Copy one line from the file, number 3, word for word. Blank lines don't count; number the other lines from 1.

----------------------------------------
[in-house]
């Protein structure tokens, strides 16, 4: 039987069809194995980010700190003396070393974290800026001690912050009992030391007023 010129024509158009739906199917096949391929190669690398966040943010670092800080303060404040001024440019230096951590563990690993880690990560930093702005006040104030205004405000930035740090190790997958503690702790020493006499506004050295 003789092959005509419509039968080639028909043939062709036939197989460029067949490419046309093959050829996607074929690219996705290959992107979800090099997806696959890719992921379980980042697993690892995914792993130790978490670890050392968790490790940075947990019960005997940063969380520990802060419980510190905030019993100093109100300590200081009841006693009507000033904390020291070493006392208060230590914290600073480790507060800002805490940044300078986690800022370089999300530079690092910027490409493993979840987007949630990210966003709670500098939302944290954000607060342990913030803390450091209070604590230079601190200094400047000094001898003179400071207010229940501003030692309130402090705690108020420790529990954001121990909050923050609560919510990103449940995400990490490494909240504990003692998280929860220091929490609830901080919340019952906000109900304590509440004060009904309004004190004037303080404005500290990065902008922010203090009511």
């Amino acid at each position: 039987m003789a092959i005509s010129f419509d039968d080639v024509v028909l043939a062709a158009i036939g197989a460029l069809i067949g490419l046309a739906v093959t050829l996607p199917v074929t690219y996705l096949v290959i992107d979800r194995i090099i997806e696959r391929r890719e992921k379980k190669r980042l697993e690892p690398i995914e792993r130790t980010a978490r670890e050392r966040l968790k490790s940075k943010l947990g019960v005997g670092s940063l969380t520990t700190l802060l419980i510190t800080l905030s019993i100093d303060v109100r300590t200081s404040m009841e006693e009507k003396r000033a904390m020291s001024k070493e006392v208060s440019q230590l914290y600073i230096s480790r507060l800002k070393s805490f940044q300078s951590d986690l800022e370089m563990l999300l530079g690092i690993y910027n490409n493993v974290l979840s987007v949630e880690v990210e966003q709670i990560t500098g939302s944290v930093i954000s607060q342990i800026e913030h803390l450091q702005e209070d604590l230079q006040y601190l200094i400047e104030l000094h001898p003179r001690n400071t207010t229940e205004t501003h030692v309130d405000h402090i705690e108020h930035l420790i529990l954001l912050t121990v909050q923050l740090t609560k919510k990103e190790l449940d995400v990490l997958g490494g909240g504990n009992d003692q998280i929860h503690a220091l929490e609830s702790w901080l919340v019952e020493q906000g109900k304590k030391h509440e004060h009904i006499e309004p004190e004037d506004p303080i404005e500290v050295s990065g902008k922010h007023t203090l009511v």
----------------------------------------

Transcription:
């Amino acid at each position: 039987m003789a092959i005509s010129f419509d039968d080639v024509v028909l043939a062709a158009i036939g197989a460029l069809i067949g490419l046309a739906v093959t050829l996607p199917v074929t690219y996705l096949v290959i992107d979800r194995i090099i997806e696959r391929r890719e992921k379980k190669r980042l697993e690892p690398i995914e792993r130790t980010a978490r670890e050392r966040l968790k490790s940075k943010l947990g019960v005997g670092s940063l969380t520990t700190l802060l419980i510190t800080l905030s019993i100093d303060v109100r300590t200081s404040m009841e006693e009507k003396r000033a904390m020291s001024k070493e006392v208060s440019q230590l914290y600073i230096s480790r507060l800002k070393s805490f940044q300078s951590d986690l800022e370089m563990l999300l530079g690092i690993y910027n490409n493993v974290l979840s987007v949630e880690v990210e966003q709670i990560t500098g939302s944290v930093i954000s607060q342990i800026e913030h803390l450091q702005e209070d604590l230079q006040y601190l200094i400047e104030l000094h001898p003179r001690n400071t207010t229940e205004t501003h030692v309130d405000h402090i705690e108020h930035l420790i529990l954001l912050t121990v909050q923050l740090t609560k919510k990103e190790l449940d995400v990490l997958g490494g909240g504990n009992d003692q998280i929860h503690a220091l929490e609830s702790w901080l919340v019952e020493q906000g109900k304590k030391h509440e004060h009904i006499e309004p004190e004037d506004p303080i404005e500290v050295s990065g902008k922010h007023t203090l009511v």